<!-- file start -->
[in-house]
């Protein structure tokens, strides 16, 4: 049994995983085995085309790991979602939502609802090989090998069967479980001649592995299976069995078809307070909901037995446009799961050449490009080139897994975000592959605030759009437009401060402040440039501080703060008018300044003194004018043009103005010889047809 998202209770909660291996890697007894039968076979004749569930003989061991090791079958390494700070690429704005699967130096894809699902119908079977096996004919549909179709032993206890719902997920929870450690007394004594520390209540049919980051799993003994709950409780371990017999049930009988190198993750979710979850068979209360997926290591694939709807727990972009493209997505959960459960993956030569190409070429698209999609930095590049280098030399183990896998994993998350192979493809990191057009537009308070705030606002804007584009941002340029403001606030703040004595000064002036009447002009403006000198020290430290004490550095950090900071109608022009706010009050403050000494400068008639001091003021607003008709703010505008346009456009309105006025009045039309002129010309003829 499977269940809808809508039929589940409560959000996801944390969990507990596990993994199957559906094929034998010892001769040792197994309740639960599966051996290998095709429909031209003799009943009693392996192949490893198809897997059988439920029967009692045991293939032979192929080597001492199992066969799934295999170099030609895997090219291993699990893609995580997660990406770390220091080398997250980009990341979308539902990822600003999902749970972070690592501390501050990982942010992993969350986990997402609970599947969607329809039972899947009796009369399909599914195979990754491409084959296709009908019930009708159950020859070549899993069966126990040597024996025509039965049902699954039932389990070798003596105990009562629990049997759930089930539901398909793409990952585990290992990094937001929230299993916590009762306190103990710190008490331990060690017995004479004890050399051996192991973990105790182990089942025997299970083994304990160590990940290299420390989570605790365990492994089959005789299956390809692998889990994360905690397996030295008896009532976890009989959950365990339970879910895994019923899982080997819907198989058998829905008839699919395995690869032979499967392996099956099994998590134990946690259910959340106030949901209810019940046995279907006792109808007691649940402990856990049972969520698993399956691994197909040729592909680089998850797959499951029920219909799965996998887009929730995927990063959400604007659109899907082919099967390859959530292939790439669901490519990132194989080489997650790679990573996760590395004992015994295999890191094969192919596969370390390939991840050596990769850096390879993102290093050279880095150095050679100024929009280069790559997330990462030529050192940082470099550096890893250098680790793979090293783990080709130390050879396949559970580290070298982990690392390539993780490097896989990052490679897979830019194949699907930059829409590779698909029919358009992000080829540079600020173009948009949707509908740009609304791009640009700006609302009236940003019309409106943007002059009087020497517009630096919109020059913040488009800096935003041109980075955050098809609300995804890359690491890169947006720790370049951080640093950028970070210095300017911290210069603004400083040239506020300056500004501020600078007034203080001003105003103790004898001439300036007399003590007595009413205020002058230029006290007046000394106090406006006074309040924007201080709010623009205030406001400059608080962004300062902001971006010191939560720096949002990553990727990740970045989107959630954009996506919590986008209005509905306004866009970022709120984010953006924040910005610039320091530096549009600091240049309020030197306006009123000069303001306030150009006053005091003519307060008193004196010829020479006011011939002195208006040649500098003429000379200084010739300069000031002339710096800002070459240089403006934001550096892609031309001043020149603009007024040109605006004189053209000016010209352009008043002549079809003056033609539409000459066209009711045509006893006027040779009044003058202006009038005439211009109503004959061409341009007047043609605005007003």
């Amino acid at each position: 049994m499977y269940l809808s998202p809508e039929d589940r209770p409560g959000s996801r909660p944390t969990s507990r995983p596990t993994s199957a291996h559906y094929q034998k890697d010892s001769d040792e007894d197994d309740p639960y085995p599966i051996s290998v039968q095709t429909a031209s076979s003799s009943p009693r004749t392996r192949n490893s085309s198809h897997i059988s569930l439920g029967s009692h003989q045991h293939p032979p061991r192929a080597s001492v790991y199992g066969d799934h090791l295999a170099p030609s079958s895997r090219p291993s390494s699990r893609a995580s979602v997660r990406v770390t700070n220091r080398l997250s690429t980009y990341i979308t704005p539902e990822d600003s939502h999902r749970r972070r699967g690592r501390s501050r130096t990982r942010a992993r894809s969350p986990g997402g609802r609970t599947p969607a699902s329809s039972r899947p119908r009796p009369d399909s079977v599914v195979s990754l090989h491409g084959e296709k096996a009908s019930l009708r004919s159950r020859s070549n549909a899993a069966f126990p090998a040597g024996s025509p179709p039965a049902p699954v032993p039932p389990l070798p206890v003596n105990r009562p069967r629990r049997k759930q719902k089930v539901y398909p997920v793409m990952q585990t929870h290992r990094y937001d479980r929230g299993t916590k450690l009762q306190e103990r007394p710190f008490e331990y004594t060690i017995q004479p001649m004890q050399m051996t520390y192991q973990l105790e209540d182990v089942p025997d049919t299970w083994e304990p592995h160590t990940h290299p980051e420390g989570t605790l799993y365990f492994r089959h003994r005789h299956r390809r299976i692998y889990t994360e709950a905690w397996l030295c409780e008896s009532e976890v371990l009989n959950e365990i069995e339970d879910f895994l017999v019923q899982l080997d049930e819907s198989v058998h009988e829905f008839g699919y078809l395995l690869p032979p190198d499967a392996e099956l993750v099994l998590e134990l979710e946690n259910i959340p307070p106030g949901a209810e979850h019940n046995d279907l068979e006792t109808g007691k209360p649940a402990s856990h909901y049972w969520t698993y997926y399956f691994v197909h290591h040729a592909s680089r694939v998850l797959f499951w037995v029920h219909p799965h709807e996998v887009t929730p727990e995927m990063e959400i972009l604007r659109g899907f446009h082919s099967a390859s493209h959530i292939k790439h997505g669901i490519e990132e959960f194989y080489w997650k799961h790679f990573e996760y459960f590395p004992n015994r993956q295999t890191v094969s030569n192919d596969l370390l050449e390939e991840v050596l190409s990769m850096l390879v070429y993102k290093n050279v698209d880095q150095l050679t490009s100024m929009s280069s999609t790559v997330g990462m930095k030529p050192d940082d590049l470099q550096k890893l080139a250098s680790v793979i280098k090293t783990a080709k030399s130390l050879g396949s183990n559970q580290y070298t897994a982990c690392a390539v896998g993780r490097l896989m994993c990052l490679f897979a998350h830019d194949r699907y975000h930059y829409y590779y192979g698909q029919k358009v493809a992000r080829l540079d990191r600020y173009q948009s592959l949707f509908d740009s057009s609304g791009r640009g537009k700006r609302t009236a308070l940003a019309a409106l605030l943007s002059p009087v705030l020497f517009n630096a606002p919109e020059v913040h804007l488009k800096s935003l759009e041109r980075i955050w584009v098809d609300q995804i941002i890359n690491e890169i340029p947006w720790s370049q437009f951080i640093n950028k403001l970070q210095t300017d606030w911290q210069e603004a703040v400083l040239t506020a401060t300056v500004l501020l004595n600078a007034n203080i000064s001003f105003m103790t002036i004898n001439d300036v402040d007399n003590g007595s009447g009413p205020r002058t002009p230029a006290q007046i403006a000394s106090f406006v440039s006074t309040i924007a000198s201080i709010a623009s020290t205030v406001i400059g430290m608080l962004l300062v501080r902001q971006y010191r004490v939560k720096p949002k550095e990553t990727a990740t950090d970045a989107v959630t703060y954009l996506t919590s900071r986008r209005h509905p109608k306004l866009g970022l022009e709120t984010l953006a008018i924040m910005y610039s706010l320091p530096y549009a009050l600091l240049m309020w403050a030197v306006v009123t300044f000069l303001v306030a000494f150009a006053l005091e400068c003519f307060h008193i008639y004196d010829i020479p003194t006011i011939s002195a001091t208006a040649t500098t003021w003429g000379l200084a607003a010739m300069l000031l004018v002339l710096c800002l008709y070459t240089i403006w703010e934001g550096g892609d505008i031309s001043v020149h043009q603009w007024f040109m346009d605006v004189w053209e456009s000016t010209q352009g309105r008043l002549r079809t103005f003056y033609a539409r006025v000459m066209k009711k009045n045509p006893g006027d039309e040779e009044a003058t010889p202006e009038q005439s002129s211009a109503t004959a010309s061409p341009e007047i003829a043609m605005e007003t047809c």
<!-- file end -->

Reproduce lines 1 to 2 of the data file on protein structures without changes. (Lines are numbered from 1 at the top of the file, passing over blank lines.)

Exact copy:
[in-house]
């Protein structure tokens, strides 16, 4: 049994995983085995085309790991979602939502609802090989090998069967479980001649592995299976069995078809307070909901037995446009799961050449490009080139897994975000592959605030759009437009401060402040440039501080703060008018300044003194004018043009103005010889047809 998202209770909660291996890697007894039968076979004749569930003989061991090791079958390494700070690429704005699967130096894809699902119908079977096996004919549909179709032993206890719902997920929870450690007394004594520390209540049919980051799993003994709950409780371990017999049930009988190198993750979710979850068979209360997926290591694939709807727990972009493209997505959960459960993956030569190409070429698209999609930095590049280098030399183990896998994993998350192979493809990191057009537009308070705030606002804007584009941002340029403001606030703040004595000064002036009447002009403006000198020290430290004490550095950090900071109608022009706010009050403050000494400068008639001091003021607003008709703010505008346009456009309105006025009045039309002129010309003829 499977269940809808809508039929589940409560959000996801944390969990507990596990993994199957559906094929034998010892001769040792197994309740639960599966051996290998095709429909031209003799009943009693392996192949490893198809897997059988439920029967009692045991293939032979192929080597001492199992066969799934295999170099030609895997090219291993699990893609995580997660990406770390220091080398997250980009990341979308539902990822600003999902749970972070690592501390501050990982942010992993969350986990997402609970599947969607329809039972899947009796009369399909599914195979990754491409084959296709009908019930009708159950020859070549899993069966126990040597024996025509039965049902699954039932389990070798003596105990009562629990049997759930089930539901398909793409990952585990290992990094937001929230299993916590009762306190103990710190008490331990060690017995004479004890050399051996192991973990105790182990089942025997299970083994304990160590990940290299420390989570605790365990492994089959005789299956390809692998889990994360905690397996030295008896009532976890009989959950365990339970879910895994019923899982080997819907198989058998829905008839699919395995690869032979499967392996099956099994998590134990946690259910959340106030949901209810019940046995279907006792109808007691649940402990856990049972969520698993399956691994197909040729592909680089998850797959499951029920219909799965996998887009929730995927990063959400604007659109899907082919099967390859959530292939790439669901490519990132194989080489997650790679990573996760590395004992015994295999890191094969192919596969370390390939991840050596990769850096390879993102290093050279880095150095050679100024929009280069790559997330990462030529050192940082470099550096890893250098680790793979090293783990080709130390050879396949559970580290070298982990690392390539993780490097896989990052490679897979830019194949699907930059829409590779698909029919358009992000080829540079600020173009948009949707509908740009609304791009640009700006609302009236940003019309409106943007002059009087020497517009630096919109020059913040488009800096935003041109980075955050098809609300995804890359690491890169947006720790370049951080640093950028970070210095300017911290210069603004400083040239506020300056500004501020600078007034203080001003105003103790004898001439300036007399003590007595009413205020002058230029006290007046000394106090406006006074309040924007201080709010623009205030406001400059608080962004300062902001971006010191939560720096949002990553990727990740970045989107959630954009996506919590986008209005509905306004866009970022709120984010953006924040910005610039320091530096549009600091240049309020030197306006009123000069303001306030150009006053005091003519307060008193004196010829020479006011011939002195208006040649500098003429000379200084010739300069000031002339710096800002070459240089403006934001550096892609031309001043020149603009007024040109605006004189053209000016010209352009008043002549079809003056033609539409000459066209009711045509006893006027040779009044003058202006009038005439211009109503004959061409341009007047043609605005007003």